Kalam Polo Shirazi – Kohlrabi and rice pilaf with meatballs

A traditional and popular dish from the city of Shiraz, Kalam Polo consists of kohlrabi (or cabbage) and small meatballs layered into rice, with – of course – an enticing combination of spices, herbs, and flavors.

Shiraz, known for its beautiful gardens and its deep poetic tradition (it was the home of both Hafez and Sa’adi), is also a significant contributor to Persian cuisine, to which it brings its own unique identity. Shirazis are proud of the many local ingredients and foods that reflect the region’s climate, culture, and lifestyle. Shiraz wine, anyone?!

As with most Persian cuisine, local and regional tastes, preferences and ingredients yield multiple versions of this dish. As I researched this recipe, I was quite surprised to see how many options there were to choose from. For this post, I have chosen to use fresh herbs and a specific combination of spices (Advieh in Farsi) that is associated with Shiraz.

As for the meatballs, most options have them layered inside the rice, giving them a fairly soft texture. I have opted for crisper meatballs by preparing them separately and serving them on top of the rice after it has been cooked. I have also seen cooks forego meatballs altogether and layer in sauteed ground meat that is seasoned with spices. A definite time-saving choice for those busy weeknights!

Lastly, a light sauce made with pomegranates, tomatoes, or tomato sauce can accompany the meatballs.

As you see, your options are endless which makes this dish a delight for the adventurous cook in the kitchen. A reason to explore and personalize the dish based on your tastes and the availability of ingredients.



Enter your email address to subscribe to this blog and receive notifications of new posts by email.

Kalam Polo Shirazi

Omid Roustaei, The Caspian Chef
Cabbage and rice pilaf with meatballs
4.96 from 44 votes
Prep Time 40 minutes
Cook Time 1 hour 10 minutes
Total Time 1 hour 50 minutes
Course Main Course
Cuisine Persian
Servings 4



  • 4 tablespoons olive oil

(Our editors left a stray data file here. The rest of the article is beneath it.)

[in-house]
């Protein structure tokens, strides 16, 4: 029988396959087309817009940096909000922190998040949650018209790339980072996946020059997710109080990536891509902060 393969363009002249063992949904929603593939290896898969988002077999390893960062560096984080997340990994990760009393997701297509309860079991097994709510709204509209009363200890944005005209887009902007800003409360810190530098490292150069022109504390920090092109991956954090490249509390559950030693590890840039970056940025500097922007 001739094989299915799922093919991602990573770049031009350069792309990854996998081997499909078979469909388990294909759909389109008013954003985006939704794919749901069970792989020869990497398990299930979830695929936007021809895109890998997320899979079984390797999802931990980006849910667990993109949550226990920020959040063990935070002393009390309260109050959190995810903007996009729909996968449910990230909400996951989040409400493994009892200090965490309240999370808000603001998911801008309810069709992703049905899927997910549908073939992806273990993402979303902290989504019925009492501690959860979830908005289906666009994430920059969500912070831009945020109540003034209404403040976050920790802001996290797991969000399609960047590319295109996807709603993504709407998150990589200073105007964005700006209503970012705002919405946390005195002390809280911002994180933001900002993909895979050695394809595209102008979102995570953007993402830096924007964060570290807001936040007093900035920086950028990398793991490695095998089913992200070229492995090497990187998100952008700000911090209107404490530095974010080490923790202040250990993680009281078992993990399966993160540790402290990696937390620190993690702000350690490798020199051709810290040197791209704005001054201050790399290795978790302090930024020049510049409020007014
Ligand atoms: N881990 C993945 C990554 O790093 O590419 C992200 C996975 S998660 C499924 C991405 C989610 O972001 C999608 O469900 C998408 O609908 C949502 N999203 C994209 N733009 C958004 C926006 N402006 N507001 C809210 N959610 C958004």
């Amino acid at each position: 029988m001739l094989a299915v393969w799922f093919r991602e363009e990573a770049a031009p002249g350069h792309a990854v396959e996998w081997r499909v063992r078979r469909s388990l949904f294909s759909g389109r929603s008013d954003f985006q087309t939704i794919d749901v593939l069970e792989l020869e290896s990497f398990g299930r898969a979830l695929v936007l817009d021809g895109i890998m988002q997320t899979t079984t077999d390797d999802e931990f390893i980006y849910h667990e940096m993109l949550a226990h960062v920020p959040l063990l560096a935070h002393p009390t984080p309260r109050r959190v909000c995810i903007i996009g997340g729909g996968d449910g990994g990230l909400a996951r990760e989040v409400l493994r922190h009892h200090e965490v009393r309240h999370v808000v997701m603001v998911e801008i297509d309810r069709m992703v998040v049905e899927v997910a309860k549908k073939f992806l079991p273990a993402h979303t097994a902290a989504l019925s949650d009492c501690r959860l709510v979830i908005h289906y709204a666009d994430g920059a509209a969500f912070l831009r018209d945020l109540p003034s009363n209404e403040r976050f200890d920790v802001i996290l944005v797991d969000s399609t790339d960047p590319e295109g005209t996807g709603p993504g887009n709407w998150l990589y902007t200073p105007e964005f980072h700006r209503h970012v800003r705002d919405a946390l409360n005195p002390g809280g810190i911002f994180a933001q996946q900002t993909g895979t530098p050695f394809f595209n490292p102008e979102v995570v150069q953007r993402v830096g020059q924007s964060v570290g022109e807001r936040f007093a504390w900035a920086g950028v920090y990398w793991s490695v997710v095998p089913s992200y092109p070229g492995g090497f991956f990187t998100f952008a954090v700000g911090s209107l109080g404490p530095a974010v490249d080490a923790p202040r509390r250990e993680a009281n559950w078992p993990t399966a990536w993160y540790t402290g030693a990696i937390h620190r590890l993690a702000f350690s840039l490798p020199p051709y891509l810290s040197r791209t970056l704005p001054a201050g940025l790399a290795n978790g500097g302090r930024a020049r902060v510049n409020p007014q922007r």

• 4 kohlrabi, peeled and diced into 1/2 inch pieces (about 2 cups)
  • 1 large onion, diced
  • 1 teaspoon salt
  • 1/2 teaspoon black pepper, ground
  • 1 tablespoon Advieh, see notes


  • 2 cups basmati rice, soaked for a minimum of 1 hour and rinsed
  • 1/2 cup fresh parsley, finely chopped
  • 1/2 cup fresh dill, finely chopped
  • 1/2 cup fresh basil, finely chopped
  • 1/2 cup chives, or green parts of scallions, finely chopped
  • 8 cups water
  • 1 tablespoon salt, for parboiling the rice (will be rinsed out)
  • 2 tablespoons oil
  • 1/2 teaspoon saffron thread, ground and dissolved in 2 tablespoons water


  • 1 lb ground beef, or lamb
  • 1 large onion, grated
  • 1 teaspoon salt
  • 1/2 teaspoon black pepper, ground
  • 1 teaspoon turmeric, ground
  • 4 tablespoons olive oil



  • Heat the oil in a large frying pan, and saute the onions on medium heat for about 5 minutes or until they look soft and translucent.
  • Add the kohlrabi and continue to cook for another 10 minutes.
  • Once the kohlrabi has softened a bit, add salt, pepper, and the Advieh and continue to saute for additional 2 minutes. Remove from the heat and set aside.


  • In a large covered pot, bring 8 cups water and salt to a boil. Add the rinsed rice and boil on high heat uncovered for about 5-7 minutes, or until the rice has slightly softened.
  • Add the chopped herbs and continue to boil for 1 minute.
  • Drain the rice in a fine mesh colander, rinse and set aside.
  • Add 2 tablespoons of oil to a non-stick pot.
  • In a small bowl, mix 1 cup of the lightly cooked rice with 2 tablespoons of saffron water, gently mix and spread evenly in the bottom of the pot. This will be the crispy rice referred to as Tahdig.